Saab is still working with Pang Da Automobile Trade Co. and Zhejiang Youngman Lotus Automobile Co. to keep the company out of bankruptcy. But with no final deal in place, Saab has decided to delay a November 22 meeting with creditors until the automaker can obtain financing. Saab's parent company, Swedish Automobile, was scheduled to meet with its creditors to work out a plan to repay them, but without a resolution with the Chinese, it apparently didn't have much of a plan to share with them. Swedish Automobile has not said when it will reschedule the meeting for.
Dow Jones reports that Saab Automobile AB is trying to complete the deal so that it can pay off creditors and exit creditor protection status. Swedish law prohibits any company under creditor protection from borrowing money.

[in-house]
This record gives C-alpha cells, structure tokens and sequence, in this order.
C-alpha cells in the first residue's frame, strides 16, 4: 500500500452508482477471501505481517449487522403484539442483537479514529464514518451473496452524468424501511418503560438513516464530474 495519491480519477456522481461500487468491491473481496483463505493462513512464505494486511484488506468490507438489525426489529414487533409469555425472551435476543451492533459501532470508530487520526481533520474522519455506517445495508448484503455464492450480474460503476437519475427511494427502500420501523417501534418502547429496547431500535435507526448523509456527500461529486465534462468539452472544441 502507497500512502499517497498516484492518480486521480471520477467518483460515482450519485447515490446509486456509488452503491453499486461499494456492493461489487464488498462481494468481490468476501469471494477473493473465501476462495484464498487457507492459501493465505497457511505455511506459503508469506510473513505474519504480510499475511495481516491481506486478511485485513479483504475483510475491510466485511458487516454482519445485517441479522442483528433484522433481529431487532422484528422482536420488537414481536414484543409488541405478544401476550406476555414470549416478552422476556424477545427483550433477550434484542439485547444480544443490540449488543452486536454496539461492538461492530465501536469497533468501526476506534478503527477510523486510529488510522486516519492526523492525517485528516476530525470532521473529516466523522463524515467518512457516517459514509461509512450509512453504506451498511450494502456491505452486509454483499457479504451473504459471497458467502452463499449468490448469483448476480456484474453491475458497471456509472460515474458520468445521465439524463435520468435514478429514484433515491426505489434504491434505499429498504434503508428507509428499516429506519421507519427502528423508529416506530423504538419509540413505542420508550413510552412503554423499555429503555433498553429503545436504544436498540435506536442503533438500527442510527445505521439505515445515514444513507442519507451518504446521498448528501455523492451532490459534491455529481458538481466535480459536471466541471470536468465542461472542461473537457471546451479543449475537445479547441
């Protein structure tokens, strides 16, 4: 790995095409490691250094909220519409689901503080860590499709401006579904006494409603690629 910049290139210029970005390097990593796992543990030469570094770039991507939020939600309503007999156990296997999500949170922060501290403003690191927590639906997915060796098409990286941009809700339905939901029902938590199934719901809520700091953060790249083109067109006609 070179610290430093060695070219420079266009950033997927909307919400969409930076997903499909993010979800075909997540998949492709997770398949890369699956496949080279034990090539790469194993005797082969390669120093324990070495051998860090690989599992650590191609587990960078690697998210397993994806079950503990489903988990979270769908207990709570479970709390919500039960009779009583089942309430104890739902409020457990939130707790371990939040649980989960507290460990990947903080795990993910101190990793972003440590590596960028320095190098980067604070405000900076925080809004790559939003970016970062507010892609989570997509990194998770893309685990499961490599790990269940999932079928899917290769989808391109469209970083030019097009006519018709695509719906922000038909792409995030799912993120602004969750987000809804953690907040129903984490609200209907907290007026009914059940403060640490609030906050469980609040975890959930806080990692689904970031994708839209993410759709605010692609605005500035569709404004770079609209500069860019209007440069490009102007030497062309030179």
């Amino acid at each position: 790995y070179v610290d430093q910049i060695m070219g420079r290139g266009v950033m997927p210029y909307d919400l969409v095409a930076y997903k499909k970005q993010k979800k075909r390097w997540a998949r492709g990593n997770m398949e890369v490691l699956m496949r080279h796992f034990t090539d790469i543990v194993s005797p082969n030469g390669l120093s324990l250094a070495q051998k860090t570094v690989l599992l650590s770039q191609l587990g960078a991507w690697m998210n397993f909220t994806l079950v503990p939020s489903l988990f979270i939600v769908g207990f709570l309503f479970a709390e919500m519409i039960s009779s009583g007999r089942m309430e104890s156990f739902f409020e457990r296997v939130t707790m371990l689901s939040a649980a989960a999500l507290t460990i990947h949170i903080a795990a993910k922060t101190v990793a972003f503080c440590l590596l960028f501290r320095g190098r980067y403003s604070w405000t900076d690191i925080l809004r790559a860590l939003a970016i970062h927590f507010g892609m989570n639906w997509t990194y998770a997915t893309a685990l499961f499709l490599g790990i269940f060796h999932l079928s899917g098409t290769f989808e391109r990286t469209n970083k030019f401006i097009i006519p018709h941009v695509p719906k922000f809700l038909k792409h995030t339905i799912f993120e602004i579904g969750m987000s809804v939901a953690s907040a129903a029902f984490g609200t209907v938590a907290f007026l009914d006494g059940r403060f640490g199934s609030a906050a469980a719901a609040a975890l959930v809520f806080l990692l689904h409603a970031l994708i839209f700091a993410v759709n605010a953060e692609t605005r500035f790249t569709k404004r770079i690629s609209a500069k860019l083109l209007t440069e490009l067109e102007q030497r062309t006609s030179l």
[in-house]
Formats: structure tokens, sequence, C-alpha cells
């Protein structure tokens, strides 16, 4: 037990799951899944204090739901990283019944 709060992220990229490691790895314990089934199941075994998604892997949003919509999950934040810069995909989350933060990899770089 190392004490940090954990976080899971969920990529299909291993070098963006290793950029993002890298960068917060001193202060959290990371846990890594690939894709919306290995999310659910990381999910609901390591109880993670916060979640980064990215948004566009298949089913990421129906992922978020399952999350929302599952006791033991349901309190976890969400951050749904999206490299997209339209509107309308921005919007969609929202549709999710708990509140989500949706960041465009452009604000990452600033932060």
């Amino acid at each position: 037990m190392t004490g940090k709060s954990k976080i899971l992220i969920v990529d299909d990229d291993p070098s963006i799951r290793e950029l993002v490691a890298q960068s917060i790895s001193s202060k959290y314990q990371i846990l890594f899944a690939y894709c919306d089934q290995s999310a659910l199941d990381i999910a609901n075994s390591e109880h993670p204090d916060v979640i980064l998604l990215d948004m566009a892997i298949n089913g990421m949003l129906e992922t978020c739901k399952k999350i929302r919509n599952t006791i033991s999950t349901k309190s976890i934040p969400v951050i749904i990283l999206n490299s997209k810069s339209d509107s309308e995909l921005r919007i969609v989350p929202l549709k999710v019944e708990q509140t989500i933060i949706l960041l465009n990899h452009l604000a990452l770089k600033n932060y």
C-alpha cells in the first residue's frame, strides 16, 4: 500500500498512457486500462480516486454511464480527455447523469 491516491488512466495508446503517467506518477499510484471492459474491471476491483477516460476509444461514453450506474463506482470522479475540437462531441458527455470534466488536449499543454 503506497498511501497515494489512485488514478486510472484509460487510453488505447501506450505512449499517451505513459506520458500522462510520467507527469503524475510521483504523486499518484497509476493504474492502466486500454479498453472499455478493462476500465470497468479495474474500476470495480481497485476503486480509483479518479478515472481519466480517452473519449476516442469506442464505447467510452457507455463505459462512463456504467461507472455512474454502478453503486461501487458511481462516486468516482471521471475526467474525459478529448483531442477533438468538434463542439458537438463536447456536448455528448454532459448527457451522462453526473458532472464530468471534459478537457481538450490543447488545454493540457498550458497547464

Without the deal with Pang Da and Zhejiang, Saab will most likely end up entering bankruptcy. The Chinese automakers had already agreed to pay 100 million euros ($135 million U.S.), but former Saab owner General Motors proclaimed that it wouldn't license technology under the same terms to Saab's new owners. Saab is reportedly scheduled to pay November wages for "a large portion" of its employees this coming week, adding to the urgency of the situation.